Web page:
Simulating Innovation

Simulating Innovation

Computer-based Tools for Rethinking Innovation

Christopher Watts and Nigel Gilbert

Christopher Watts and Nigel Gilbert explore the generation, diffusion and impact of innovations, which can now be studied using computer simulations.

Chapter 2: The variability and variety of diffusion models

Christopher Watts and Nigel Gilbert

Subjects: business and management, organisational innovation, economics and finance, economics of innovation, evolutionary economics, innovation and technology, economics of innovation, organisational innovation, social policy and sociology, sociology and sociological theory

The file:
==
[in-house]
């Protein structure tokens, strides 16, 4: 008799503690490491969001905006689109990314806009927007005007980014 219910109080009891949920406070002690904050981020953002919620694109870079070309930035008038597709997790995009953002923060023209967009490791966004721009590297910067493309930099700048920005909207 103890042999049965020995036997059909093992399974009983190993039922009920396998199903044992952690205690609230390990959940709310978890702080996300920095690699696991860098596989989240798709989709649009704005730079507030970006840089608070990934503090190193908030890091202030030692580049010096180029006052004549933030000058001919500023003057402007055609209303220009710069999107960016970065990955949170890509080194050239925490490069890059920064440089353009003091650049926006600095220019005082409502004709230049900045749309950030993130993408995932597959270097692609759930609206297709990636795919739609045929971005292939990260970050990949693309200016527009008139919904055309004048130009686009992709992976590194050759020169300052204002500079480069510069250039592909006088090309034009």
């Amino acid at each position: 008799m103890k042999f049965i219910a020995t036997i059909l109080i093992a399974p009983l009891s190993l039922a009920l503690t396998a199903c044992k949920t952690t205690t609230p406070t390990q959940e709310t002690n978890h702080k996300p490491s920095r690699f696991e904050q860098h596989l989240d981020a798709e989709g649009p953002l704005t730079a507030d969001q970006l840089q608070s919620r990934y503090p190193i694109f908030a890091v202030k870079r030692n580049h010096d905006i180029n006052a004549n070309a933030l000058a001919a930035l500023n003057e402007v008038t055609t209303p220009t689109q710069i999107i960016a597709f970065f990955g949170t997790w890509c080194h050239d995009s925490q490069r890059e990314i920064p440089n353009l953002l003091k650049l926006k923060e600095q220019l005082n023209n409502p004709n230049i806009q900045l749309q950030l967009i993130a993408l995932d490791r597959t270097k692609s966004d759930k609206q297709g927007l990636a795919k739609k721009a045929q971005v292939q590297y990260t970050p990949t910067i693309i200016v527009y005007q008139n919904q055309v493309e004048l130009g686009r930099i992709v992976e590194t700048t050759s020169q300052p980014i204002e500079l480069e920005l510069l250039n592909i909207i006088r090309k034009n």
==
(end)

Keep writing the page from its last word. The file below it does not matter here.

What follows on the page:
Once someone has invented a new product or technology or thought up a new idea, how do others come to adopt it? When someone introduces a novel practice to a group, how does it spread within that group? This chapter covers some of the modelling tools that have been developed to help us think about the diffusion of innovation - the patterns observed as ever more people in some population adopt an innovation. Two such patterns can be seen in Figure 2.1, based on data from the classic study by Ryan and Gross (1943). Shown on the left are the numbers of those who have adopted hybrid seed corn each year, from a population of 259 farmers in the mid-west United States (minus two farmers who did not adopt during the study). The numbers go up in an S-shaped curve that can be divided into phases: a lag period, during which adoption has yet to take off; a phase of rapid (near-exponential) growth; and a phase of ever slowing growth, as the population saturates with adopters. The chart on the right shows the corresponding rate of adoption - the numbers of new adopters in each year - with a characteristic initial rapid growth, rise to a peak and fall back to zero.

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